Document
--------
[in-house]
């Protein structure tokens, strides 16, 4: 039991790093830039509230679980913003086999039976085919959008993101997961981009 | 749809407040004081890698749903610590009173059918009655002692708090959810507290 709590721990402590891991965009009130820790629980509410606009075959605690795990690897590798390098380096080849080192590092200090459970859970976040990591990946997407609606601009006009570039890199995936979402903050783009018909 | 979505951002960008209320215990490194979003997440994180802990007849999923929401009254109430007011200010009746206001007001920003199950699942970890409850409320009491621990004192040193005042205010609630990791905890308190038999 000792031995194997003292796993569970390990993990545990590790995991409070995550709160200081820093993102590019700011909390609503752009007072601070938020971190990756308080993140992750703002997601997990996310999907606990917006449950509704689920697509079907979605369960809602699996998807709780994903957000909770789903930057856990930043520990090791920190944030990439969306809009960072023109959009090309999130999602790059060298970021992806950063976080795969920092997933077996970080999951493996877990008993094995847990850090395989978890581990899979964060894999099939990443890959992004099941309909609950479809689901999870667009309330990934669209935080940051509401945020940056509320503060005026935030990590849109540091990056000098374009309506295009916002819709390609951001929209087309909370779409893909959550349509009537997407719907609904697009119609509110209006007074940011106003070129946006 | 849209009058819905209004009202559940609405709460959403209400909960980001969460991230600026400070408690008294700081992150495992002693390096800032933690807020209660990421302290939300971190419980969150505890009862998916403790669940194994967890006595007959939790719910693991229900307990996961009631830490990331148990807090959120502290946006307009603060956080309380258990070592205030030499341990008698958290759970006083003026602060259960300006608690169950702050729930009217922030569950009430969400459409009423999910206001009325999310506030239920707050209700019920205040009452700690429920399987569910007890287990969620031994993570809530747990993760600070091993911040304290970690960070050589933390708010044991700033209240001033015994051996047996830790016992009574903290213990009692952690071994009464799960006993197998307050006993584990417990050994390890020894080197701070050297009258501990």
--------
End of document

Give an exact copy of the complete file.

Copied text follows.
[in-house]
């Protein structure tokens, strides 16, 4: 039991790093830039509230679980913003086999039976085919959008993101997961981009 | 749809407040004081890698749903610590009173059918009655002692708090959810507290 709590721990402590891991965009009130820790629980509410606009075959605690795990690897590798390098380096080849080192590092200090459970859970976040990591990946997407609606601009006009570039890199995936979402903050783009018909 | 979505951002960008209320215990490194979003997440994180802990007849999923929401009254109430007011200010009746206001007001920003199950699942970890409850409320009491621990004192040193005042205010609630990791905890308190038999 000792031995194997003292796993569970390990993990545990590790995991409070995550709160200081820093993102590019700011909390609503752009007072601070938020971190990756308080993140992750703002997601997990996310999907606990917006449950509704689920697509079907979605369960809602699996998807709780994903957000909770789903930057856990930043520990090791920190944030990439969306809009960072023109959009090309999130999602790059060298970021992806950063976080795969920092997933077996970080999951493996877990008993094995847990850090395989978890581990899979964060894999099939990443890959992004099941309909609950479809689901999870667009309330990934669209935080940051509401945020940056509320503060005026935030990590849109540091990056000098374009309506295009916002819709390609951001929209087309909370779409893909959550349509009537997407719907609904697009119609509110209006007074940011106003070129946006 | 849209009058819905209004009202559940609405709460959403209400909960980001969460991230600026400070408690008294700081992150495992002693390096800032933690807020209660990421302290939300971190419980969150505890009862998916403790669940194994967890006595007959939790719910693991229900307990996961009631830490990331148990807090959120502290946006307009603060956080309380258990070592205030030499341990008698958290759970006083003026602060259960300006608690169950702050729930009217922030569950009430969400459409009423999910206001009325999310506030239920707050209700019920205040009452700690429920399987569910007890287990969620031994993570809530747990993760600070091993911040304290970690960070050589933390708010044991700033209240001033015994051996047996830790016992009574903290213990009692952690071994009464799960006993197998307050006993584990417990050994390890020894080197701070050297009258501990």